Tonight we're gonna party like it's 1986
Wow, the ‘80s sure seem far away, don’t they? Big hair, tight leggings, Walkmans, Northern Exposure, Flashdance. The Soviet Union was occupying Afghanistan, and the US was giving money to the Taliban to fight them. No cell phones, no text messaging, no home computers or email, no flatscreen TVs. People would make appointments to meet up later in the week and then actually, y’know, meet, without calling two hundred times to confirm or postpone or cancel. It was a different time. And the music? Well, mostly the music sucked.
Black Marble is a band that might take a different view on that last subject. A Different Arrangement, the Brooklyn duo’s debut full-length, doesn’t so much mimic the electro-pop sounds of the 1980s as it does reincarnate them. This is electro-pop through and through, the meat of its songs made up of pulsing synth layers and blippy-blurpy beats. Peppy basslines help propel things along, and a bit of guitar can be made out here and there, but it’s the keyboards that do the bulk of the heavy lifting here. That, and Chris Stewart’s baritone take on Robert Smith’s mopey vocal stylings, which tend to fall somewhere between a moan and a drone.
“Cruel Summer” kicks things off and lays out the template, but it’s follow-up tune “MSQ No Extra” that injects a bit of verve into the proceedings, notwithstanding its oblique title. (Is that a typo? “MSG No Extra” would make more sense.) After that, we’re pretty much in full-on nostalgia territory—those of us who were there in the first pace—as the band manages to evoke everyone from Joy Division to OMD to Depeche Mode without actually sounding like they’re copying anyone in particular.
The band varies tempos and moods, wending from downtempo wistfulness (“A Great Design”) to relatively bouncy numbers like “UK”. This last is an engaging enough tune, with chiming synths and guitar floating over the rock-steady, if somewhat repetitive, electro-beat. As with much of this genre of music, though, the emotional range feels somewhat stifled. No tune ever really rips loose, and there’s a kind of icy reserve throughout the album. It’s easy to suspect that this is because many of the sounds are being made by programmed machines and not by actual human beings pounding away on goatskins and strings, but who knows. Again, the vocals fall into a consistent groove that reinforces this somewhat bloodless remove.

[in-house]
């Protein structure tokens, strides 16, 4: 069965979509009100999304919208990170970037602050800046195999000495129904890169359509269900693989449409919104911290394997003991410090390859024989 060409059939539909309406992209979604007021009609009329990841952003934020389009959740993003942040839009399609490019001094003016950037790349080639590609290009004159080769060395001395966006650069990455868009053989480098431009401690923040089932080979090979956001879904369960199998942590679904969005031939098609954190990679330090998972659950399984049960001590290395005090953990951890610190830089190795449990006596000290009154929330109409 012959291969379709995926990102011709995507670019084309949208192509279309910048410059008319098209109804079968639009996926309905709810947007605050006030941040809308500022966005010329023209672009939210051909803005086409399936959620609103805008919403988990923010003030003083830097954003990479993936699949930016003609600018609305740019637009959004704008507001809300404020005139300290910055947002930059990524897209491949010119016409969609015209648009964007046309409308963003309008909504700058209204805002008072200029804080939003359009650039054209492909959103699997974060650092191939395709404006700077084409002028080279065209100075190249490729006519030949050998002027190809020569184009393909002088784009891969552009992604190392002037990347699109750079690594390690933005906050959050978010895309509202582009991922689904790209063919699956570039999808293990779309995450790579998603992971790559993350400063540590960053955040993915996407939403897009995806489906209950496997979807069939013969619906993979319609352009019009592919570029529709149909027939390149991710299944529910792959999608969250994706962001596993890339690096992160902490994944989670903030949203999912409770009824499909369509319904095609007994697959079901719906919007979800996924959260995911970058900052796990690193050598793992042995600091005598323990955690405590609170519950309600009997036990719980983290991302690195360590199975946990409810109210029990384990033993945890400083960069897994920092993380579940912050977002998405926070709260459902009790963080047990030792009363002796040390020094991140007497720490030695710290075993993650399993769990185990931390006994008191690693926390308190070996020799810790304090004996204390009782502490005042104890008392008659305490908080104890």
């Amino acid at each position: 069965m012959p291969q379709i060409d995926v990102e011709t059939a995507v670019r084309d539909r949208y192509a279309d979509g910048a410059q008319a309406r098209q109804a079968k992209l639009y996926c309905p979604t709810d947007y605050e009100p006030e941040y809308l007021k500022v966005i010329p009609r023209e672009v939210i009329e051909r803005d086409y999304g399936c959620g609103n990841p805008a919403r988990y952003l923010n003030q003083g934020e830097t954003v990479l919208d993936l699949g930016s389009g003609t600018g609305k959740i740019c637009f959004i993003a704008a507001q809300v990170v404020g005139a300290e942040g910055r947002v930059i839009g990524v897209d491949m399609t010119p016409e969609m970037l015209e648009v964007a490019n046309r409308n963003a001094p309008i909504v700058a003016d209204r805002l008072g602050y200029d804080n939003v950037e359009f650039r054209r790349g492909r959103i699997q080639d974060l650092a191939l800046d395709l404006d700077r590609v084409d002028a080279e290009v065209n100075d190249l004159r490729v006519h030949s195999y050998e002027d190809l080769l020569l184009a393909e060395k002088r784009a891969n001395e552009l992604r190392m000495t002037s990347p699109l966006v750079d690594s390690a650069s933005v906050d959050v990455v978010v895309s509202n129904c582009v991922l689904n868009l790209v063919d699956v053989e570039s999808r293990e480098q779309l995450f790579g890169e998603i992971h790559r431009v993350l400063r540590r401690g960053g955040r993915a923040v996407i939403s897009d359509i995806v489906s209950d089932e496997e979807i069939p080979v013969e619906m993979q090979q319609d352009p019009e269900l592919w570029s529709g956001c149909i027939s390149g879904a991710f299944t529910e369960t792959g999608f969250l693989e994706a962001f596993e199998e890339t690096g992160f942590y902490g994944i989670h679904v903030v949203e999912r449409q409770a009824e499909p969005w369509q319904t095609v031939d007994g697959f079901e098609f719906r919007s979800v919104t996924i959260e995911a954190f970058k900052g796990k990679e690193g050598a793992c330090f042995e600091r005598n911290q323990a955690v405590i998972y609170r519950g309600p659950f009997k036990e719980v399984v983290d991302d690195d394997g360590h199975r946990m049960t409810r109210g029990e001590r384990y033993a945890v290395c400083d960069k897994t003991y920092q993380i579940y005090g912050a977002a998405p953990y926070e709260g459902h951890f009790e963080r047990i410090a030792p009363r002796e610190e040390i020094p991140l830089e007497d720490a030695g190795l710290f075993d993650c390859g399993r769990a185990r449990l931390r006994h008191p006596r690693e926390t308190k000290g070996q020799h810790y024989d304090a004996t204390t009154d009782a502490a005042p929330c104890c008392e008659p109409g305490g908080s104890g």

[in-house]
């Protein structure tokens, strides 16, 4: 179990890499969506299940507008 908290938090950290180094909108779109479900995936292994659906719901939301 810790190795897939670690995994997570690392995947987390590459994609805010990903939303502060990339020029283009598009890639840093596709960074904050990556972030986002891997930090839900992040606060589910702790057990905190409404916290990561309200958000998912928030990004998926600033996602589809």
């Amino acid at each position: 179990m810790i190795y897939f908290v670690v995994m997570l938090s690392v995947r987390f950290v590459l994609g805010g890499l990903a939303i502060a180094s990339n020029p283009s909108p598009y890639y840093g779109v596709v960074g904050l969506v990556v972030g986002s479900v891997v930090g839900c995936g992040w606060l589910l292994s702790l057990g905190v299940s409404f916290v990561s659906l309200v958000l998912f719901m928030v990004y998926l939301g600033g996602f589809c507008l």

Song length adds to these feelings of sameness. Eight of the eleven tracks here fall between 2:48 and 3:44, which doesn’t necessarily mean that they are formulaic, but when playing the album through, there are certain predictable dips and valleys in the listening experience. Things warm up with a gurgle of keyboard or pitter-pat of percussion, a few layers are added on, some vocals are poured over the whole affair. Perhaps there is a bridge, a middle section of some sort—there are no solos—then a quick resolution or fade out. Repeat. Repeat again.
Fans of electro-pop may well find this listenable enough, though it brings little new to the table. For the rest of us, there isn’t much here that’s terribly compelling—and there’s a whole world of music out there worth exploring. Do we really need to go back to the ‘80s to find something worthwhile?
// Sound Affects
"The man whose songs were recorded by Johnny Cash, Alan Jackson, Ricky Skaggs, David Allan Coe, The Highwaymen, and countless others succumbs to time’s cruel cue that the only token of permanence we have to offer are the effects of shared moments and memories.READ the article